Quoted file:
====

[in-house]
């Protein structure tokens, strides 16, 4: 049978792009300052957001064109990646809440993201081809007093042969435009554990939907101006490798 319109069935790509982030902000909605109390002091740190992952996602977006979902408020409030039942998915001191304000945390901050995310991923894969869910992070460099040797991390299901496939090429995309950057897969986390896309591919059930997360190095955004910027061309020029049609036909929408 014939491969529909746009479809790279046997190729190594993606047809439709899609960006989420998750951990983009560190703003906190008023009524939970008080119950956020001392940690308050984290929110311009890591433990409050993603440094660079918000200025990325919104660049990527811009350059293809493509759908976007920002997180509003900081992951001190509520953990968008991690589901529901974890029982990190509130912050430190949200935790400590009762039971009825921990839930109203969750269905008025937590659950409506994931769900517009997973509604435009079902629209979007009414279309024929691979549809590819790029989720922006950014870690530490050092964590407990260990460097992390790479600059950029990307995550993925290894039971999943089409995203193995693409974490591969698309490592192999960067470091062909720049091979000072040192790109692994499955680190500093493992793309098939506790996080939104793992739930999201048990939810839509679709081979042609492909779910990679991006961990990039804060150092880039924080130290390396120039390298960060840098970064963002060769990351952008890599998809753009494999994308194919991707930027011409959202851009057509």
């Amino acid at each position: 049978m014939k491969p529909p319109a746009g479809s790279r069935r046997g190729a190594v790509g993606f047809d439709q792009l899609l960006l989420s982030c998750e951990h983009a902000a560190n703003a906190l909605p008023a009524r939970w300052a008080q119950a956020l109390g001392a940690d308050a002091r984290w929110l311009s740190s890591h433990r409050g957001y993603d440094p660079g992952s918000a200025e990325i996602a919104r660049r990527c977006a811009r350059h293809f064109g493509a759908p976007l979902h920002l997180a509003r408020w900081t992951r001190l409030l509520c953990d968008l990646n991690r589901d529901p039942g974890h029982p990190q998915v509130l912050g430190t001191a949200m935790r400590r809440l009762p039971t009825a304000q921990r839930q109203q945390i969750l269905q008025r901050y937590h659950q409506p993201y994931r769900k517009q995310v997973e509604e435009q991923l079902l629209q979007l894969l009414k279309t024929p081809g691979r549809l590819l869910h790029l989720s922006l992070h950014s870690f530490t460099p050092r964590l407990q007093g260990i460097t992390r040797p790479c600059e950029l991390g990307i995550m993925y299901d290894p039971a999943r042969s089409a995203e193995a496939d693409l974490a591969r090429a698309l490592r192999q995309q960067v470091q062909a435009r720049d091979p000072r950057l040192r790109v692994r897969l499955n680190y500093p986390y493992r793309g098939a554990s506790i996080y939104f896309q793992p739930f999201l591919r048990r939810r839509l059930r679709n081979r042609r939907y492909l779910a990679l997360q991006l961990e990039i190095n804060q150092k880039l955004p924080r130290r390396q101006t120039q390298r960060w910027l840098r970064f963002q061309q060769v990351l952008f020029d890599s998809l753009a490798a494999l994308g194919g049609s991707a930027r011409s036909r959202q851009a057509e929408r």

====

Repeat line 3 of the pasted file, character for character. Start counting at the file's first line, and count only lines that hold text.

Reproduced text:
């Amino acid at each position: 049978m014939k491969p529909p319109a746009g479809s790279r069935r046997g190729a190594v790509g993606f047809d439709q792009l899609l960006l989420s982030c998750e951990h983009a902000a560190n703003a906190l909605p008023a009524r939970w300052a008080q119950a956020l109390g001392a940690d308050a002091r984290w929110l311009s740190s890591h433990r409050g957001y993603d440094p660079g992952s918000a200025e990325i996602a919104r660049r990527c977006a811009r350059h293809f064109g493509a759908p976007l979902h920002l997180a509003r408020w900081t992951r001190l409030l509520c953990d968008l990646n991690r589901d529901p039942g974890h029982p990190q998915v509130l912050g430190t001191a949200m935790r400590r809440l009762p039971t009825a304000q921990r839930q109203q945390i969750l269905q008025r901050y937590h659950q409506p993201y994931r769900k517009q995310v997973e509604e435009q991923l079902l629209q979007l894969l009414k279309t024929p081809g691979r549809l590819l869910h790029l989720s922006l992070h950014s870690f530490t460099p050092r964590l407990q007093g260990i460097t992390r040797p790479c600059e950029l991390g990307i995550m993925y299901d290894p039971a999943r042969s089409a995203e193995a496939d693409l974490a591969r090429a698309l490592r192999q995309q960067v470091q062909a435009r720049d091979p000072r950057l040192r790109v692994r897969l499955n680190y500093p986390y493992r793309g098939a554990s506790i996080y939104f896309q793992p739930f999201l591919r048990r939810r839509l059930r679709n081979r042609r939907y492909l779910a990679l997360q991006l961990e990039i190095n804060q150092k880039l955004p924080r130290r390396q101006t120039q390298r960060w910027l840098r970064f963002q061309q060769v990351l952008f020029d890599s998809l753009a490798a494999l994308g194919g049609s991707a930027r011409s036909r959202q851009a057509e929408r």